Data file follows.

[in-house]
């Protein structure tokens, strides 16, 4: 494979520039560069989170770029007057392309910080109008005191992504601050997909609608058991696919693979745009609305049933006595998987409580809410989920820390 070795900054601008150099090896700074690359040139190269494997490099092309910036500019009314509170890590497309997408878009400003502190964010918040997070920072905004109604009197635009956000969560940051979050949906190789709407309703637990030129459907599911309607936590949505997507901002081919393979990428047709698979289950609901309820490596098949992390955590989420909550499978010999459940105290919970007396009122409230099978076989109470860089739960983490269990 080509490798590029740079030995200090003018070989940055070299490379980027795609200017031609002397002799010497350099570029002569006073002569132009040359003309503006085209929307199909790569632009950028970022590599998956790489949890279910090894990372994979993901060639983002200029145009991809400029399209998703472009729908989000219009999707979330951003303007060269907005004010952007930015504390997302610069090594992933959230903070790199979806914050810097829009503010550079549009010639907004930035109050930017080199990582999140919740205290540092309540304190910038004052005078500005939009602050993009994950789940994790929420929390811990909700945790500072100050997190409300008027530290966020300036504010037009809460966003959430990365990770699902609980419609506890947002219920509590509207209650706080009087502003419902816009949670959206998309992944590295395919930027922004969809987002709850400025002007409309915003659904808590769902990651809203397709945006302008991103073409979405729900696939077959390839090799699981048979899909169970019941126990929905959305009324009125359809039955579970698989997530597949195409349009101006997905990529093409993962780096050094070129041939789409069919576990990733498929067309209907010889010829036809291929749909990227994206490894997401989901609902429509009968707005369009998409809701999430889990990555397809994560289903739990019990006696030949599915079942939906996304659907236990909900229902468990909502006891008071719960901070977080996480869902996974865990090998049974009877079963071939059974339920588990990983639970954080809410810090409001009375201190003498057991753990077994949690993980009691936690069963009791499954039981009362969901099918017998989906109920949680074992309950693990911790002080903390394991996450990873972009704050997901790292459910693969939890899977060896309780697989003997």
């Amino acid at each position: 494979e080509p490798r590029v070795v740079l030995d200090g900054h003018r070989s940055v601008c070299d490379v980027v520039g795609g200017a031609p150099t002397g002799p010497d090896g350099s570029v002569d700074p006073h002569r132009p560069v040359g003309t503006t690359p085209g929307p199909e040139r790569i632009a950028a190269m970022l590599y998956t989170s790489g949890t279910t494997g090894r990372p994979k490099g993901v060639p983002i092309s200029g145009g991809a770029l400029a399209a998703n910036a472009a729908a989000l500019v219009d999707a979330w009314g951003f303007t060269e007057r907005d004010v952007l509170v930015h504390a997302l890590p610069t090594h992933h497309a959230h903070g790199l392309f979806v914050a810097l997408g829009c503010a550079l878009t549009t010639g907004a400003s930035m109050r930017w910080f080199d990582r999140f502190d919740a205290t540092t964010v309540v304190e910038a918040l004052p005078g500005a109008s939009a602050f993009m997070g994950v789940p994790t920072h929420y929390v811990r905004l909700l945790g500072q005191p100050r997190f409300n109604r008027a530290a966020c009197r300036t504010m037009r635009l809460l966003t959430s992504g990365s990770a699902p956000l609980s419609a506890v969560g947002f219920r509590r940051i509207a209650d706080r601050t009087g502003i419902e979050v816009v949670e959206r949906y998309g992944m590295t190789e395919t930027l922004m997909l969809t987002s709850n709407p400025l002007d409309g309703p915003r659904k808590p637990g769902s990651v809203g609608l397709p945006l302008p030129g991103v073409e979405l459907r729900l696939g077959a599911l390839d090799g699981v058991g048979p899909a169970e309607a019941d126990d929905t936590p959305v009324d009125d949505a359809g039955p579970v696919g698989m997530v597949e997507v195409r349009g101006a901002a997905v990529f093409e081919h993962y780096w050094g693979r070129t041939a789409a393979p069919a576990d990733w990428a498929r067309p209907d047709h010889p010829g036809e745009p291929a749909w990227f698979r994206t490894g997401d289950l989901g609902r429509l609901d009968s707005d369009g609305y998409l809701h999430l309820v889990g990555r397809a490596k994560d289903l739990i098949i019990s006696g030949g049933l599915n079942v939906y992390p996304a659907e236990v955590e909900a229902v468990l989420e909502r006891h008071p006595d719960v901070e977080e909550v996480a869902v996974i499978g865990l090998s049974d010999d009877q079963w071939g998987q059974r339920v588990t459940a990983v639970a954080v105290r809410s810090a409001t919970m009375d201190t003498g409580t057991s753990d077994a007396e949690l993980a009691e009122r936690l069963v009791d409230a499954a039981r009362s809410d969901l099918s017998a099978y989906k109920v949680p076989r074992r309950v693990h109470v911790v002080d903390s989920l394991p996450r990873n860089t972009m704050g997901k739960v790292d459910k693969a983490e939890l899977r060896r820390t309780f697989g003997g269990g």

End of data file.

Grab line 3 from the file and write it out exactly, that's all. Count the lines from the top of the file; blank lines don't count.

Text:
């Amino acid at each position: 494979e080509p490798r590029v070795v740079l030995d200090g900054h003018r070989s940055v601008c070299d490379v980027v520039g795609g200017a031609p150099t002397g002799p010497d090896g350099s570029v002569d700074p006073h002569r132009p560069v040359g003309t503006t690359p085209g929307p199909e040139r790569i632009a950028a190269m970022l590599y998956t989170s790489g949890t279910t494997g090894r990372p994979k490099g993901v060639p983002i092309s200029g145009g991809a770029l400029a399209a998703n910036a472009a729908a989000l500019v219009d999707a979330w009314g951003f303007t060269e007057r907005d004010v952007l509170v930015h504390a997302l890590p610069t090594h992933h497309a959230h903070g790199l392309f979806v914050a810097l997408g829009c503010a550079l878009t549009t010639g907004a400003s930035m109050r930017w910080f080199d990582r999140f502190d919740a205290t540092t964010v309540v304190e910038a918040l004052p005078g500005a109008s939009a602050f993009m997070g994950v789940p994790t920072h929420y929390v811990r905004l909700l945790g500072q005191p100050r997190f409300n109604r008027a530290a966020c009197r300036t504010m037009r635009l809460l966003t959430s992504g990365s990770a699902p956000l609980s419609a506890v969560g947002f219920r509590r940051i509207a209650d706080r601050t009087g502003i419902e979050v816009v949670e959206r949906y998309g992944m590295t190789e395919t930027l922004m997909l969809t987002s709850n709407p400025l002007d409309g309703p915003r659904k808590p637990g769902s990651v809203g609608l397709p945006l302008p030129g991103v073409e979405l459907r729900l696939g077959a599911l390839d090799g699981v058991g048979p899909a169970e309607a019941d126990d929905t936590p959305v009324d009125d949505a359809g039955p579970v696919g698989m997530v597949e997507v195409r349009g101006a901002a997905v990529f093409e081919h993962y780096w050094g693979r070129t041939a789409a393979p069919a576990d990733w990428a498929r067309p209907d047709h010889p010829g036809e745009p291929a749909w990227f698979r994206t490894g997401d289950l989901g609902r429509l609901d009968s707005d369009g609305y998409l809701h999430l309820v889990g990555r397809a490596k994560d289903l739990i098949i019990s006696g030949g049933l599915n079942v939906y992390p996304a659907e236990v955590e909900a229902v468990l989420e909502r006891h008071p006595d719960v901070e977080e909550v996480a869902v996974i499978g865990l090998s049974d010999d009877q079963w071939g998987q059974r339920v588990t459940a990983v639970a954080v105290r809410s810090a409001t919970m009375d201190t003498g409580t057991s753990d077994a007396e949690l993980a009691e009122r936690l069963v009791d409230a499954a039981r009362s809410d969901l099918s017998a099978y989906k109920v949680p076989r074992r309950v693990h109470v911790v002080d903390s989920l394991p996450r990873n860089t972009m704050g997901k739960v790292d459910k693969a983490e939890l899977r060896r820390t309780f697989g003997g269990g």